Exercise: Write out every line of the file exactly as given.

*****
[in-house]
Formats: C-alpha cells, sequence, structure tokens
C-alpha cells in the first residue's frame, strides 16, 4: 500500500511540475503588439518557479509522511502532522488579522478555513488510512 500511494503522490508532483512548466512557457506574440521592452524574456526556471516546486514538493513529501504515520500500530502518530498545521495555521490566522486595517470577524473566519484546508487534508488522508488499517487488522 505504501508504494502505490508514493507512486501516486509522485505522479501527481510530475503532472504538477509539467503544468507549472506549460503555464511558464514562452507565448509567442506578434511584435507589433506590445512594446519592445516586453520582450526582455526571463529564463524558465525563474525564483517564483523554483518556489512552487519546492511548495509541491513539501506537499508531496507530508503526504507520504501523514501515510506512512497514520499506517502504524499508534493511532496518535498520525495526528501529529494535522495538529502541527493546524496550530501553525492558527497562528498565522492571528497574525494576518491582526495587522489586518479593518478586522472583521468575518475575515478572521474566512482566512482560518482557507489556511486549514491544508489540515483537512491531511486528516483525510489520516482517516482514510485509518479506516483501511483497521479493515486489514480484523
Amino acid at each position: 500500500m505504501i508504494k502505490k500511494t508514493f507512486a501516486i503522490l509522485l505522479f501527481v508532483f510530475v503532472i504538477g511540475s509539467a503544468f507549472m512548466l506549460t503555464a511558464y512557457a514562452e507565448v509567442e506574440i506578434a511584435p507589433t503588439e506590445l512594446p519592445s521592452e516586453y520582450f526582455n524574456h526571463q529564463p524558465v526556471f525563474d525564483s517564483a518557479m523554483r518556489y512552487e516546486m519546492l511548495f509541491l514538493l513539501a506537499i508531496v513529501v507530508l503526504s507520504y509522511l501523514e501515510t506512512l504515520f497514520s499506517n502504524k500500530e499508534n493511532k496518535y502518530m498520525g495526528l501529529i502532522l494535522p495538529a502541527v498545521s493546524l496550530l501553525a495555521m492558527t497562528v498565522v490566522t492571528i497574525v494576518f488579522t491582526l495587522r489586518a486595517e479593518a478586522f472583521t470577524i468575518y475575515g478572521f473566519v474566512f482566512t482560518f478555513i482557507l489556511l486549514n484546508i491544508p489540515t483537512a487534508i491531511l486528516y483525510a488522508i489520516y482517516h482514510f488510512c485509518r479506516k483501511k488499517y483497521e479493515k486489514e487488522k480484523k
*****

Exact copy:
[in-house]
Formats: C-alpha cells, sequence, structure tokens
C-alpha cells in the first residue's frame, strides 16, 4: 500500500511540475503588439518557479509522511502532522488579522478555513488510512 500511494503522490508532483512548466512557457506574440521592452524574456526556471516546486514538493513529501504515520500500530502518530498545521495555521490566522486595517470577524473566519484546508487534508488522508488499517487488522 505504501508504494502505490508514493507512486501516486509522485505522479501527481510530475503532472504538477509539467503544468507549472506549460503555464511558464514562452507565448509567442506578434511584435507589433506590445512594446519592445516586453520582450526582455526571463529564463524558465525563474525564483517564483523554483518556489512552487519546492511548495509541491513539501506537499508531496507530508503526504507520504501523514501515510506512512497514520499506517502504524499508534493511532496518535498520525495526528501529529494535522495538529502541527493546524496550530501553525492558527497562528498565522492571528497574525494576518491582526495587522489586518479593518478586522472583521468575518475575515478572521474566512482566512482560518482557507489556511486549514491544508489540515483537512491531511486528516483525510489520516482517516482514510485509518479506516483501511483497521479493515486489514480484523
Amino acid at each position: 500500500m505504501i508504494k502505490k500511494t508514493f507512486a501516486i503522490l509522485l505522479f501527481v508532483f510530475v503532472i504538477g511540475s509539467a503544468f507549472m512548466l506549460t503555464a511558464y512557457a514562452e507565448v509567442e506574440i506578434a511584435p507589433t503588439e506590445l512594446p519592445s521592452e516586453y520582450f526582455n524574456h526571463q529564463p524558465v526556471f525563474d525564483s517564483a518557479m523554483r518556489y512552487e516546486m519546492l511548495f509541491l514538493l513539501a506537499i508531496v513529501v507530508l503526504s507520504y509522511l501523514e501515510t506512512l504515520f497514520s499506517n502504524k500500530e499508534n493511532k496518535y502518530m498520525g495526528l501529529i502532522l494535522p495538529a502541527v498545521s493546524l496550530l501553525a495555521m492558527t497562528v498565522v490566522t492571528i497574525v494576518f488579522t491582526l495587522r489586518a486595517e479593518a478586522f472583521t470577524i468575518y475575515g478572521f473566519v474566512f482566512t482560518f478555513i482557507l489556511l486549514n484546508i491544508p489540515t483537512a487534508i491531511l486528516y483525510a488522508i489520516y482517516h482514510f488510512c485509518r479506516k483501511k488499517y483497521e479493515k486489514e487488522k480484523k